Shakespeare's writing practice : literary' Shakespeare and the work of form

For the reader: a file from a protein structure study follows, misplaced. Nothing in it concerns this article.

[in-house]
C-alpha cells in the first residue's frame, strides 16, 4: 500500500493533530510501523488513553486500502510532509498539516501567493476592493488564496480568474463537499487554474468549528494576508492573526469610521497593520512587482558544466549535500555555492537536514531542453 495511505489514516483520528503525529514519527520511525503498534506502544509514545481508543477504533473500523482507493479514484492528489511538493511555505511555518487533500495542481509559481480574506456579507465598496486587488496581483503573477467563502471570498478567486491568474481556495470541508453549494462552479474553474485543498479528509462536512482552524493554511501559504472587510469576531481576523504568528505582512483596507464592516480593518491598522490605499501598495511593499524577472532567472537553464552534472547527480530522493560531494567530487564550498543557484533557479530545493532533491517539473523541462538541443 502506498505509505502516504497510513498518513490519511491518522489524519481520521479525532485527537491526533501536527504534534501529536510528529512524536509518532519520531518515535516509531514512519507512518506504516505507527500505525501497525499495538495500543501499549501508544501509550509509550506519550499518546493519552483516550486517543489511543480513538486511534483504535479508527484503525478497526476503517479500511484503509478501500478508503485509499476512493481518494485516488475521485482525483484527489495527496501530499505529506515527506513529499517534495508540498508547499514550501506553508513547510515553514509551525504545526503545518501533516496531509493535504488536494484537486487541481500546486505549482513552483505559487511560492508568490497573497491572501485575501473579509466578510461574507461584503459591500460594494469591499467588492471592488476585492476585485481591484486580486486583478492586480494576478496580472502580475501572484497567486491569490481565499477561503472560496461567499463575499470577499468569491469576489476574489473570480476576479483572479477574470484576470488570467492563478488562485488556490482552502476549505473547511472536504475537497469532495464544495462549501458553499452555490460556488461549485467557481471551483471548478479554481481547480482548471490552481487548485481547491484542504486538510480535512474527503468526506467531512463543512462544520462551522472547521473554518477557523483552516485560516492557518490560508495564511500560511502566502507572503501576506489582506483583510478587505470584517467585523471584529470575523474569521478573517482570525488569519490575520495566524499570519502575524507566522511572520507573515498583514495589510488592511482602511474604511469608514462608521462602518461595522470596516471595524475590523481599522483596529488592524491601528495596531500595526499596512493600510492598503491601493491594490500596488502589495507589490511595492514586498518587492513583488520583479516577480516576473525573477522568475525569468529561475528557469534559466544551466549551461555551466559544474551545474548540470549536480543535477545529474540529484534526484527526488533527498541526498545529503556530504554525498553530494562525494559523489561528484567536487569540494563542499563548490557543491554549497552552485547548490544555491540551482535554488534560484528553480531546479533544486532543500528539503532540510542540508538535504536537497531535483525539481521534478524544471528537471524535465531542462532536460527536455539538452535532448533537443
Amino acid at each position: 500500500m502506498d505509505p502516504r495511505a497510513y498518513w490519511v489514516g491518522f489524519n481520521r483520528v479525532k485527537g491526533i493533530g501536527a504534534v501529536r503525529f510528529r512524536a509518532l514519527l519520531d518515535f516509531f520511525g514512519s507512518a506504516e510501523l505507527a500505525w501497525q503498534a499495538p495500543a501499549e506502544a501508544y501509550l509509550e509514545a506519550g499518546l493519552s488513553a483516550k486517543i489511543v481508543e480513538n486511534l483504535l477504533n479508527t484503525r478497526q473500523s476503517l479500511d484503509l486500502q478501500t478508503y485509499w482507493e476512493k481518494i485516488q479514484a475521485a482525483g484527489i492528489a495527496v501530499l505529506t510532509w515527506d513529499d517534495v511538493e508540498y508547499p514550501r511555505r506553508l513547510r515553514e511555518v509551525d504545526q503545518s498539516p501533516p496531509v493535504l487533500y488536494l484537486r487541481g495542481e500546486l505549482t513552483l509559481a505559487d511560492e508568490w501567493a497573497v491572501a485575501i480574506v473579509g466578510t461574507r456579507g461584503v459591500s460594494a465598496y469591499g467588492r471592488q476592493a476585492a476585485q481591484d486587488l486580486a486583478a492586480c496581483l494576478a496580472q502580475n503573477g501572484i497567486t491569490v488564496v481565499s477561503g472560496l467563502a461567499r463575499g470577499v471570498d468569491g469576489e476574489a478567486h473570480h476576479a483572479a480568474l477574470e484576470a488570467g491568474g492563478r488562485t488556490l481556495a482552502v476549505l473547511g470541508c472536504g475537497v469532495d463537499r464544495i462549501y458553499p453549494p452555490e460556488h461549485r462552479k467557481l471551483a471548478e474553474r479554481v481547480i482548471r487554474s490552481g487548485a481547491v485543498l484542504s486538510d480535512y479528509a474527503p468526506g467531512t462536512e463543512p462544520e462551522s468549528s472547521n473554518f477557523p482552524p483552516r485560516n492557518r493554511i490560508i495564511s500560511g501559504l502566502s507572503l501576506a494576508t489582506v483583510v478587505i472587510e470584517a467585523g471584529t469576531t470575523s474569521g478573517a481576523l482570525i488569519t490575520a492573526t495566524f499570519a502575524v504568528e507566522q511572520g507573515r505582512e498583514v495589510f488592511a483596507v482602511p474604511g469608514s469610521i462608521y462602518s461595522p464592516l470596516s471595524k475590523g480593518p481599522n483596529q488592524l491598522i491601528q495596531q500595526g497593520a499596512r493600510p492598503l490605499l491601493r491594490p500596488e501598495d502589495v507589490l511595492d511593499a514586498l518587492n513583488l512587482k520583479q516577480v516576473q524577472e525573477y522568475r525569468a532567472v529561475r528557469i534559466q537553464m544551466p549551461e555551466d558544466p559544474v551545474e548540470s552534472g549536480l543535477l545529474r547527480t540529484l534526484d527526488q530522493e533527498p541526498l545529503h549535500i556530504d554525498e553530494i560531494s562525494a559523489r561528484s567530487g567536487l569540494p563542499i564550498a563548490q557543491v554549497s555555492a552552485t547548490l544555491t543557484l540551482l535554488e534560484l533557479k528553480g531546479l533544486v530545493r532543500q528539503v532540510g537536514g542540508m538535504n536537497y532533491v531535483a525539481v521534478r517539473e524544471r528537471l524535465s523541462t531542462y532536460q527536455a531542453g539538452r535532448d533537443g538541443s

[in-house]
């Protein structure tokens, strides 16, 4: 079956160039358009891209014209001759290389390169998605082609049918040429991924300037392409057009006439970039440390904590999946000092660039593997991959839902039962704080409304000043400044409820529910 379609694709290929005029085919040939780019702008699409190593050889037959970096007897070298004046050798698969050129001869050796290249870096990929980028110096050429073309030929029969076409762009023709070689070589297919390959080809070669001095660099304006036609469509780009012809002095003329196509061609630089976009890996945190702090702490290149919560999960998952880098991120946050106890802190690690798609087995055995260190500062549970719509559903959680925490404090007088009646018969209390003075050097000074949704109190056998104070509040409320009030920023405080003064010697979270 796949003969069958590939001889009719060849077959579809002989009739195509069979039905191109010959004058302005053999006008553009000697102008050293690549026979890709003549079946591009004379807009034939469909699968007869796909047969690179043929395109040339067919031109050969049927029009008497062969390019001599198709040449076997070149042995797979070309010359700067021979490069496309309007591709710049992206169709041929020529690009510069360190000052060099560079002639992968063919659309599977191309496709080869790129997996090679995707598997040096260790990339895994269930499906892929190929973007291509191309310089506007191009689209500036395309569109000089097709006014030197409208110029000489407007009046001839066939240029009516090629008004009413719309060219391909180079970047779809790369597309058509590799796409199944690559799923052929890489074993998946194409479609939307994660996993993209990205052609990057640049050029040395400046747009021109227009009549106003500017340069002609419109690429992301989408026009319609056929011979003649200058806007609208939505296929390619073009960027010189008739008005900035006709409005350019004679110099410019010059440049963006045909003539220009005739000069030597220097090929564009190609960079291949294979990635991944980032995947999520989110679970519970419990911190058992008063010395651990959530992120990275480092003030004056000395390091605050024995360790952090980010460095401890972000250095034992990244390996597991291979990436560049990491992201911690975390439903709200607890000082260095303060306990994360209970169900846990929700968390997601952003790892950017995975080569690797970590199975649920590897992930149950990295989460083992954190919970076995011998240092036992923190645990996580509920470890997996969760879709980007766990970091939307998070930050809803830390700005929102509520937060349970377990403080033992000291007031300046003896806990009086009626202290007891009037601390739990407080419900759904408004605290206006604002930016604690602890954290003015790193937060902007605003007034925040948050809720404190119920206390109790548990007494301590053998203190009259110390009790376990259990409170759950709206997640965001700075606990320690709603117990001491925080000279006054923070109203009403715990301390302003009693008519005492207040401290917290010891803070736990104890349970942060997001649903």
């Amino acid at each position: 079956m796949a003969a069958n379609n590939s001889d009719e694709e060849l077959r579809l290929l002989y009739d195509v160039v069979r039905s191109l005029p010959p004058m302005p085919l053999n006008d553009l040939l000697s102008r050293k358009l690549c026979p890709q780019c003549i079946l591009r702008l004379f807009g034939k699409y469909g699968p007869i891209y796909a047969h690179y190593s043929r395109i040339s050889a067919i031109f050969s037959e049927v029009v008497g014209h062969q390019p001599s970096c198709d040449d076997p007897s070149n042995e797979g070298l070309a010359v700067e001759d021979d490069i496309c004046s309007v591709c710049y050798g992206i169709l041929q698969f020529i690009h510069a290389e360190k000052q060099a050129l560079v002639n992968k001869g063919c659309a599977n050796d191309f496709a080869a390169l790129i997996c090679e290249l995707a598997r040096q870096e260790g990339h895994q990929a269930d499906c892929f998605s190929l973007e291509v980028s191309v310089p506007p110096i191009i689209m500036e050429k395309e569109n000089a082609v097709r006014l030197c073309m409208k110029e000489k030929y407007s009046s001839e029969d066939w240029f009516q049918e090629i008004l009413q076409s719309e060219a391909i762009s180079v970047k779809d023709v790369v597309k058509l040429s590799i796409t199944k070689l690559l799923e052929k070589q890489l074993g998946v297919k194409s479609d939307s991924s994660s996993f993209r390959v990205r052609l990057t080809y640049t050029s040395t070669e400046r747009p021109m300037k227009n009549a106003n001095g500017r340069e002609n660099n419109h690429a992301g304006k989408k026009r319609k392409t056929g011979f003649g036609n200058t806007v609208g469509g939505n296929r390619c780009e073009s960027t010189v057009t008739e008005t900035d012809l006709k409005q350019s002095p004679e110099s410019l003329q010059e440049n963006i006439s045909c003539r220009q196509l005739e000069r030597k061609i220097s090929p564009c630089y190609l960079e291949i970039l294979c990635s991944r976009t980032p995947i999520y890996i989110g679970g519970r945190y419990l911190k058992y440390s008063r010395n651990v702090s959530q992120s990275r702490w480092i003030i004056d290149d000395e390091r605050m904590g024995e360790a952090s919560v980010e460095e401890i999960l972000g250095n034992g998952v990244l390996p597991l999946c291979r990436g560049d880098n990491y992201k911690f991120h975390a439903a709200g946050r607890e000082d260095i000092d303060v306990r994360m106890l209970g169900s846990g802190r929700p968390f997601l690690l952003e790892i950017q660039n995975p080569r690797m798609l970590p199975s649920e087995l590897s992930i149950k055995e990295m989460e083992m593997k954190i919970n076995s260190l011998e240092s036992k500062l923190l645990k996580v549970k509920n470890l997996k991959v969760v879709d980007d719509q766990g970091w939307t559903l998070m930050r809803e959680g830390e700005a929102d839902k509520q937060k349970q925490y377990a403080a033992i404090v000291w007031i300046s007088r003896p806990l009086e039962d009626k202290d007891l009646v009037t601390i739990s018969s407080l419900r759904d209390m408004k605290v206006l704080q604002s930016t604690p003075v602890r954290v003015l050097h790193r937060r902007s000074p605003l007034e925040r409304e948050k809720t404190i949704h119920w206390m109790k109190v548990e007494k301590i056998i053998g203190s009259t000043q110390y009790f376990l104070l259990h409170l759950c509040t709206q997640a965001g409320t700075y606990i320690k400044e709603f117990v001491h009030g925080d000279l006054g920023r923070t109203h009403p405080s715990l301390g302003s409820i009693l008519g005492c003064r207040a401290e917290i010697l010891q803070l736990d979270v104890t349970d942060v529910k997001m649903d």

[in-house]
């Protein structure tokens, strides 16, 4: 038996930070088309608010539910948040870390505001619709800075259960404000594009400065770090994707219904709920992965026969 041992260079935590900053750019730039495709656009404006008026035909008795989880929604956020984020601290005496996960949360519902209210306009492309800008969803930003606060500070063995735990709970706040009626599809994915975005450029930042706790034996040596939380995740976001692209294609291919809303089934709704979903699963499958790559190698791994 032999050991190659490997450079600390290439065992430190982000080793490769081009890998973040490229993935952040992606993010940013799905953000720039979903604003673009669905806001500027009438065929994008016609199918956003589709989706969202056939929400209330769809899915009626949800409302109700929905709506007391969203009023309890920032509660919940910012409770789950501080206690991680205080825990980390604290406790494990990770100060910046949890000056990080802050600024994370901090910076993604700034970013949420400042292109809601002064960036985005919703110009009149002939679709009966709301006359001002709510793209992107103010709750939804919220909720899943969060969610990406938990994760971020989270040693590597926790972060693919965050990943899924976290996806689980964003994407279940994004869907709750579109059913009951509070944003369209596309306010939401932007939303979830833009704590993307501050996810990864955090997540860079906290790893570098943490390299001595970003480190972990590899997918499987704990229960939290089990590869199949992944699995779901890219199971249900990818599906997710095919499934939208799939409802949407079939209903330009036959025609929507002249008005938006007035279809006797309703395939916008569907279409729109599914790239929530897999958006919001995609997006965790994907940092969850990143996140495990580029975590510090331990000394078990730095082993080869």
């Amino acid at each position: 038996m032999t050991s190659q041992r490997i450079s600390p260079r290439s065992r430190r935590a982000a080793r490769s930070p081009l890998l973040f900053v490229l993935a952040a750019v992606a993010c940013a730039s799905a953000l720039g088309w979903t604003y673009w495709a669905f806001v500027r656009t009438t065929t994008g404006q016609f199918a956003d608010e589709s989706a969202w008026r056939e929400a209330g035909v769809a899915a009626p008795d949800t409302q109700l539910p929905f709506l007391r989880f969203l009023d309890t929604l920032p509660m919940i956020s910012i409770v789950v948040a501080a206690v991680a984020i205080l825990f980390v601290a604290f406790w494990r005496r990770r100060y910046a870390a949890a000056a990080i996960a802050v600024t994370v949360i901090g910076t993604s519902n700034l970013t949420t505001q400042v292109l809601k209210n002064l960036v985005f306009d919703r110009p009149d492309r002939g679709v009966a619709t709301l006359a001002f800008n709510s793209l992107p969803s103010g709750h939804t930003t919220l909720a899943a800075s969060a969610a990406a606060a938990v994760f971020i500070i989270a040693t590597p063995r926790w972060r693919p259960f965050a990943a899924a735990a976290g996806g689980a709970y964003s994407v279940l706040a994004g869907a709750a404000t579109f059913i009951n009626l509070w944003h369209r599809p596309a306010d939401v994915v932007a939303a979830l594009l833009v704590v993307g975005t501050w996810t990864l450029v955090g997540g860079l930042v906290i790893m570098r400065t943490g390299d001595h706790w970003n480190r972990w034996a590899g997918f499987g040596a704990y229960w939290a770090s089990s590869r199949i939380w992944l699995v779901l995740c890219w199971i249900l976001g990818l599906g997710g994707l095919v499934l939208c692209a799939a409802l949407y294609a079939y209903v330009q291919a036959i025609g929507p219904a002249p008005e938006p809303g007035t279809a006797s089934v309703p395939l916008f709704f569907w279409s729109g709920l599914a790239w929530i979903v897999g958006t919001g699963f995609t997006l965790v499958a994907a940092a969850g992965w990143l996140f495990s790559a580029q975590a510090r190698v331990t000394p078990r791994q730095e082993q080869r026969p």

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In its introduction and four chapters, this project demonstrates that Shakespeare responded to—and powerfully shaped—the early modern English literary marketplace. Against the longstanding critical limitation of the category “Literature” that restricts it to the printed book, this dissertation argues that the literary is not so much a quality of texts as a mode of exchange encompassing not merely printed books but many other forms of representation. Whether writing for the stage, the page, or both, Shakespeare borrowed from and influenced other writers, and it is these specifically formal transactions that make his works literary. Thus, we can understand Shakespeare’s literariness only by scrutinizing the formal features of his works and showing how they circulated in an economy of imaginative writing. Shakespeare self-consciously refashioned words, styles, metrical forms, and figures of speech even as he traded in them, quickly cornering the literary market between 1595 and 1600. Shakespeare’s practice as a writer thus preceded and made possible his reputation both in the theater and in print.